Day 11- Auschwitz & Birkenau
The day started off appropriately enough by raining throughout the morning. Since the previous day I'd had such good navigation luck, I decided to chart us a route through the town surface roads again as opposed to the highway. What I hadn't considered was that though both roads were the same distance, cars can drive about twice as fast on the highway. We finally got into Oswiecim around noon.
Polish signage is generally pretty bad as a rule, but something about the lack of signs for the camp seemed particularly strange. I understood why the town may have preferred visitors to come and visit things besides just the camp (there is a synagogue and Jewish museum, for instance, as well as some other interesting historical sights), but who were they kidding? The camp gets 1 million visitors a year. I'm sorry if you'd rather be known for your antiques or the awesomely-named Mieszko Tanglefoot, but let's face some reality, please.
When we finally did find the museum, it was jarring at how sudden the transition was (though we had been fairly creeped out at seeing stone highway barriers with an all-too-familiar curve on the top, complete with barbed wire attached). It wasn't like the town ended and then the camp was off to the left, standing dramatically by itself. The busy road took you right past the camp and if you weren't looking for the wooden guard towers peeking over the walls, you could actually miss it.
The parking lots were absolutely packed, despite it being a Monday and raining. There was a large row of strip-mall-like stres on the outer edge. The visitor enter was in a small mall. There weren't any brochures in English (really, Auschwitz museum? really?) but my parents were hungry so we stopped for a snack at the only restaurant in the building, a bizarre hodge-podge of Polish buffet and half-hearted attempts at American and Italian-American food: Abbot Yid got french fries and Mama Yid got a crepe bolognese. We sat across from a carved wooden pizza chef. On the wall there was a sign informing us that "It is forbidden to bring and consume your own food and drinks." There was something about seeing orders posted on a wall that was a little off-putting here, even over something as banal as outside food. The radio alternated between Polish and American pop music. While my parents were eating I identified two songs: one by the reggae group that was famous for writing "Bad Boys," and that Katy Perry song about having romantic liaisons with an alien.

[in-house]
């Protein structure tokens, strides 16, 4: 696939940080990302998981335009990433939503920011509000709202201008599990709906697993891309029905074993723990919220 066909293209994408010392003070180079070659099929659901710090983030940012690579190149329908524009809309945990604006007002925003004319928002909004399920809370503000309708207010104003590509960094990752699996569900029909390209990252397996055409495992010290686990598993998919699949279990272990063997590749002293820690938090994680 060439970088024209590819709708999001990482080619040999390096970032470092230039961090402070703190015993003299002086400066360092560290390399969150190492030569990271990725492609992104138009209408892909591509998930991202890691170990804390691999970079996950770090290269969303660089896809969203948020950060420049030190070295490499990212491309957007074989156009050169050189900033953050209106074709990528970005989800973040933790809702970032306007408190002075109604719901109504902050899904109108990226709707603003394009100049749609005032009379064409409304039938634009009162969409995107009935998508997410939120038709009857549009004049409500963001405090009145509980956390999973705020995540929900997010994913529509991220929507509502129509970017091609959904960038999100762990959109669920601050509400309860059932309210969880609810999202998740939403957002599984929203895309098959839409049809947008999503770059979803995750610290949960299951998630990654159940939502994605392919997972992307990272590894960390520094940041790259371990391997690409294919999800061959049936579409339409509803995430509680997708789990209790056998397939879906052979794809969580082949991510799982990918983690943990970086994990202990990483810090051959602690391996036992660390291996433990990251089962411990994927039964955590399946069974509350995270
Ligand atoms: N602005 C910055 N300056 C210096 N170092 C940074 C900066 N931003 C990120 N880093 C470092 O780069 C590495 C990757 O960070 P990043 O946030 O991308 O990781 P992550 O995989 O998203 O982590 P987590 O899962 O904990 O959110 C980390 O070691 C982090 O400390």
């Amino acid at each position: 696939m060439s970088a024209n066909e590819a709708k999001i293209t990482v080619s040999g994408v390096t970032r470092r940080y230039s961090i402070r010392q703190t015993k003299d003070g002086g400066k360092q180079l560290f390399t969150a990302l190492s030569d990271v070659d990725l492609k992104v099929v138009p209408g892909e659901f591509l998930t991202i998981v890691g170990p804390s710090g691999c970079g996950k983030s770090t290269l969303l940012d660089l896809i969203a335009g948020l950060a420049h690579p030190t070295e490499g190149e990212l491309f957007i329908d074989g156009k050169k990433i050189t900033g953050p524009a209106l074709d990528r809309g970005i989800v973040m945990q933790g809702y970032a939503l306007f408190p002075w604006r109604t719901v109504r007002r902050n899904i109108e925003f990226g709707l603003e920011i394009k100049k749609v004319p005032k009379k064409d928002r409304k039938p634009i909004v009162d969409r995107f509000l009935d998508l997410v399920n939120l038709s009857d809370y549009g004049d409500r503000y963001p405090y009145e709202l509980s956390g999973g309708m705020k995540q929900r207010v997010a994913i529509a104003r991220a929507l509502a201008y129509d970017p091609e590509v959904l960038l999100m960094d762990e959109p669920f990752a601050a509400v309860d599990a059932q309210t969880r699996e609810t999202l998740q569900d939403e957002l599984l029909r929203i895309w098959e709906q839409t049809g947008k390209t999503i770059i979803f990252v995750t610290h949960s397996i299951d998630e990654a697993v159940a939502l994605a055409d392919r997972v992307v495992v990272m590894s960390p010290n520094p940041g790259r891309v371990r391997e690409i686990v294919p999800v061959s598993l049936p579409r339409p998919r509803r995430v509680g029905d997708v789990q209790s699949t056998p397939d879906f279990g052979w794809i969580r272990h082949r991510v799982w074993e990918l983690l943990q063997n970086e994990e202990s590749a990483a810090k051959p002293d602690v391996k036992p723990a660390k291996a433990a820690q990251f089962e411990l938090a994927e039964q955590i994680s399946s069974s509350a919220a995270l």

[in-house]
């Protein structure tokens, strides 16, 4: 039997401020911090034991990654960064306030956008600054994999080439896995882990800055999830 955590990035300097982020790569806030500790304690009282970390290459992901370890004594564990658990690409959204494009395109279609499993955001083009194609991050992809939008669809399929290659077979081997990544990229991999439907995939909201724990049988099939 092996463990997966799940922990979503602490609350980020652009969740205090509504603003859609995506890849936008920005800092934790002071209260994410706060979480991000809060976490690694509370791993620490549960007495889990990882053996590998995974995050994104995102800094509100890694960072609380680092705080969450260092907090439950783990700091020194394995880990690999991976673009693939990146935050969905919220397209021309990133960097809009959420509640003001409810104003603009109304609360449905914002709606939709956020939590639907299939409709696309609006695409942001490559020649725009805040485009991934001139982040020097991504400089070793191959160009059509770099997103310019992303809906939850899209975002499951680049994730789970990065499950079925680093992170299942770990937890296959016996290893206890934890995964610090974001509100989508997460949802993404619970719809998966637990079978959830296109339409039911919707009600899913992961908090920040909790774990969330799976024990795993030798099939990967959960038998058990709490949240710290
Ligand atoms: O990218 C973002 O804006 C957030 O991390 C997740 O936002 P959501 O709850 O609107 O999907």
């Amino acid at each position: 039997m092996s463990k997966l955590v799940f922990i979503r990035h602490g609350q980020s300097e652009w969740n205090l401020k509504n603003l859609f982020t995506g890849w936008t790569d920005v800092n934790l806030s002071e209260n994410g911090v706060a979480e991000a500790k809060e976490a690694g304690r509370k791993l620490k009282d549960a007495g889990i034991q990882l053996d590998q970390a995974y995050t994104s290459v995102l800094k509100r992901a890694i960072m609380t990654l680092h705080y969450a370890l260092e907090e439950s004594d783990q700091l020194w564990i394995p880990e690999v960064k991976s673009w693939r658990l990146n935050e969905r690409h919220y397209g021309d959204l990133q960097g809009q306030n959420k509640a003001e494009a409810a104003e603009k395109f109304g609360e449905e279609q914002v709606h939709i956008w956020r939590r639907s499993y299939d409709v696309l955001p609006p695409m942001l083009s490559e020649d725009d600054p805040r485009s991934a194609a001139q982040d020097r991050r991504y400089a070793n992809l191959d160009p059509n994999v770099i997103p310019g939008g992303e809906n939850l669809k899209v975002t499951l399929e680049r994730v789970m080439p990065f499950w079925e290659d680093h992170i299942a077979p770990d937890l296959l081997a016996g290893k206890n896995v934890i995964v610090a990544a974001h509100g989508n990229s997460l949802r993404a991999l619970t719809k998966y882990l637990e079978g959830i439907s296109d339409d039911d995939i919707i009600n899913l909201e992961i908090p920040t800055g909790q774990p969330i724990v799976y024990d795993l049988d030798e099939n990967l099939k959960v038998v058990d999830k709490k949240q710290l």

I wasn't sure what I had been expecting at Auschwitz, but this wasn't it. Instead of experiencing Arendt's banality of evil, so far this was the evil of banality.
We wound up spending almost five hours at Auschwitz and Birkenau altogether. Once we got into the museum proper things started getting surreal. The entrance hall and the busses were absolutely packed with giant, crushing crowds-- to the point of bringing up uncomfortable mental parallels. (We weren't the only ones commenting on this; we heard multiple groups of people discussing the "irony" of packing us in like sardines. One guy wondered if this was intentionally designed as "part of the experience.")